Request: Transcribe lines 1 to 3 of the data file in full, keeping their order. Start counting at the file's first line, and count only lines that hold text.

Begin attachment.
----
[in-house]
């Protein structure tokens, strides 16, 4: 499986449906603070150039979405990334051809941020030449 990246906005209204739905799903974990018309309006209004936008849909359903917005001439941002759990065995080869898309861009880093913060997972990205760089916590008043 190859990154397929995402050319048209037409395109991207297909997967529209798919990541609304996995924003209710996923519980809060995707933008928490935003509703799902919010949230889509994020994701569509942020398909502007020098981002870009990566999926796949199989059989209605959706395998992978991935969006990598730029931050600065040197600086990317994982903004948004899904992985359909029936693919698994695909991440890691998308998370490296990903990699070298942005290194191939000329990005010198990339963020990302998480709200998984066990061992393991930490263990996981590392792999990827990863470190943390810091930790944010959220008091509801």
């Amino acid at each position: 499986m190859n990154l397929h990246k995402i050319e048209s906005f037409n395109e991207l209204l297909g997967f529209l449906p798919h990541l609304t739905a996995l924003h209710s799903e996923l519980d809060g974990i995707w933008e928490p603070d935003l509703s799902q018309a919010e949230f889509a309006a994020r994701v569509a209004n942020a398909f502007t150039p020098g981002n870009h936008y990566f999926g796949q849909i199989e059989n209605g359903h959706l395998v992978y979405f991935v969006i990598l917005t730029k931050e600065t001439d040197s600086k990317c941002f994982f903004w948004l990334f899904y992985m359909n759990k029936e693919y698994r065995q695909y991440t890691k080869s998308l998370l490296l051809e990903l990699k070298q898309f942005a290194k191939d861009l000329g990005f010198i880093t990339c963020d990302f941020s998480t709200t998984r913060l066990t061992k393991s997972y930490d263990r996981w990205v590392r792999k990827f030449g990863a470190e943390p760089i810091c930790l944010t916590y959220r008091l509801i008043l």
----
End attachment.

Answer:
[in-house]
């Protein structure tokens, strides 16, 4: 499986449906603070150039979405990334051809941020030449 990246906005209204739905799903974990018309309006209004936008849909359903917005001439941002759990065995080869898309861009880093913060997972990205760089916590008043 190859990154397929995402050319048209037409395109991207297909997967529209798919990541609304996995924003209710996923519980809060995707933008928490935003509703799902919010949230889509994020994701569509942020398909502007020098981002870009990566999926796949199989059989209605959706395998992978991935969006990598730029931050600065040197600086990317994982903004948004899904992985359909029936693919698994695909991440890691998308998370490296990903990699070298942005290194191939000329990005010198990339963020990302998480709200998984066990061992393991930490263990996981590392792999990827990863470190943390810091930790944010959220008091509801």
């Amino acid at each position: 499986m190859n990154l397929h990246k995402i050319e048209s906005f037409n395109e991207l209204l297909g997967f529209l449906p798919h990541l609304t739905a996995l924003h209710s799903e996923l519980d809060g974990i995707w933008e928490p603070d935003l509703s799902q018309a919010e949230f889509a309006a994020r994701v569509a209004n942020a398909f502007t150039p020098g981002n870009h936008y990566f999926g796949q849909i199989e059989n209605g359903h959706l395998v992978y979405f991935v969006i990598l917005t730029k931050e600065t001439d040197s600086k990317c941002f994982f903004w948004l990334f899904y992985m359909n759990k029936e693919y698994r065995q695909y991440t890691k080869s998308l998370l490296l051809e990903l990699k070298q898309f942005a290194k191939d861009l000329g990005f010198i880093t990339c963020d990302f941020s998480t709200t998984r913060l066990t061992k393991s997972y930490d263990r996981w990205v590392r792999k990827f030449g990863a470190e943390p760089i810091c930790l944010t916590y959220r008091l509801i008043l």